Incised valley paleoenvironments interpreted by seismic stratigraphic approach in Patos Lagoon, Southern Brazil



The Rio Grande do Sul (RS) coastal plain area (33,000 km2) had its physiography modified several times through the Quaternary, responding to allogenic and autogenic forcings. The Patos Lagoon covers a significant area of RS coastal plain (10,000 km2), where incised valleys were identified in previous works. About 1,000 km of high resolution (3.5 kHz) seismic profiles, radiocarbon datings, Standard Penetration Test (SPT) and gravity cores were analyzed to interpret the paleoenvironmental evolution as preserved in incised valley infills. Seismic facies were recognized by seismic parameters. The sediment cores were used to ground-truth the seismic interpretations and help in the paleoenvironmental identification. Key surfaces were established to detail the stratigraphical framework, and seismic facies were grouped into four seismic units, which one classified in respective system tracts within three depositional sequences. The oldest preserved deposits are predominantly fluvial and estuarine facies, representing the falling stage and lowstand system tracts. The Holocene transgressive records are dominated by muddy material, mainly represented by estuarine facies with local variations. The transgression culminated in Late Holocene deposits of Patos Lagoon, representing the highstand system tract. The depositional pattern of the vertical succession was controlled by eustatic variations, while the autogenic forcing (paleogeography and sediment supply) modulated the local facies variation.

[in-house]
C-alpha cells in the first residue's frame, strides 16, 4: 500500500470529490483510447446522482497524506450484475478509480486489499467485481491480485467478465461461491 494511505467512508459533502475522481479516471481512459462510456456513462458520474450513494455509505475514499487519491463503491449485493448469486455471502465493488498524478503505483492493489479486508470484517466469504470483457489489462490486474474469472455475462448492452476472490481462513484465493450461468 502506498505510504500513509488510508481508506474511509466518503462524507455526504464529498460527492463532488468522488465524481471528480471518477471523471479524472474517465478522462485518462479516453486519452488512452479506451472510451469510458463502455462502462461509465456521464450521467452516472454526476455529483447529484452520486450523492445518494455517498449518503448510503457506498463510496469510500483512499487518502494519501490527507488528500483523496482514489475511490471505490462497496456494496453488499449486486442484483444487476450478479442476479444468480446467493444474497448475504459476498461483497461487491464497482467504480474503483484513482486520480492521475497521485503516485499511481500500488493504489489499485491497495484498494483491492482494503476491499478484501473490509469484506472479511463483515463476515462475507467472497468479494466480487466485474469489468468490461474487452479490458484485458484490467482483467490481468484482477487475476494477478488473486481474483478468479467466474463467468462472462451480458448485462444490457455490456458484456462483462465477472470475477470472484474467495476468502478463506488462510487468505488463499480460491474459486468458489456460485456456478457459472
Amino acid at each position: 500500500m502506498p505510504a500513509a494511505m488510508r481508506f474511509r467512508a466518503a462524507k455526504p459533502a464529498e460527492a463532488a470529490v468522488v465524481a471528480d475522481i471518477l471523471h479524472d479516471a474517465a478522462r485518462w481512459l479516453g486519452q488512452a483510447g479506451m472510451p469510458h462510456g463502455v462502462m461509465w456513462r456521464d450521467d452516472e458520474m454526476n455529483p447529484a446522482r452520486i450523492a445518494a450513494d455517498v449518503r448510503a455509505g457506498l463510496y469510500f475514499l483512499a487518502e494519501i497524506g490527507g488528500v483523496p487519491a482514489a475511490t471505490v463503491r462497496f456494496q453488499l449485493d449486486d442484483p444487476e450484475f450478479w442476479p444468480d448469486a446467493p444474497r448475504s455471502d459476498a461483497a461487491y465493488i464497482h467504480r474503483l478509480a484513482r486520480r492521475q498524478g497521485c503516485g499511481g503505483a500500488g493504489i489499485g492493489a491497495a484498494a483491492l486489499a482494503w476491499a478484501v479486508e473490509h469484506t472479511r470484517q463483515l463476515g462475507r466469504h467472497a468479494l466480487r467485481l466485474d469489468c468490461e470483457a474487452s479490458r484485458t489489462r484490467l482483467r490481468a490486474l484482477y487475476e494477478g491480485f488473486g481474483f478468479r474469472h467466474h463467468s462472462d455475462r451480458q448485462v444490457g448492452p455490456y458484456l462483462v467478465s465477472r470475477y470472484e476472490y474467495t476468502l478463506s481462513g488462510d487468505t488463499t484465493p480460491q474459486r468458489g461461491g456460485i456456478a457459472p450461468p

Incised valley; Seismic facies; Quaternary; System tracts.

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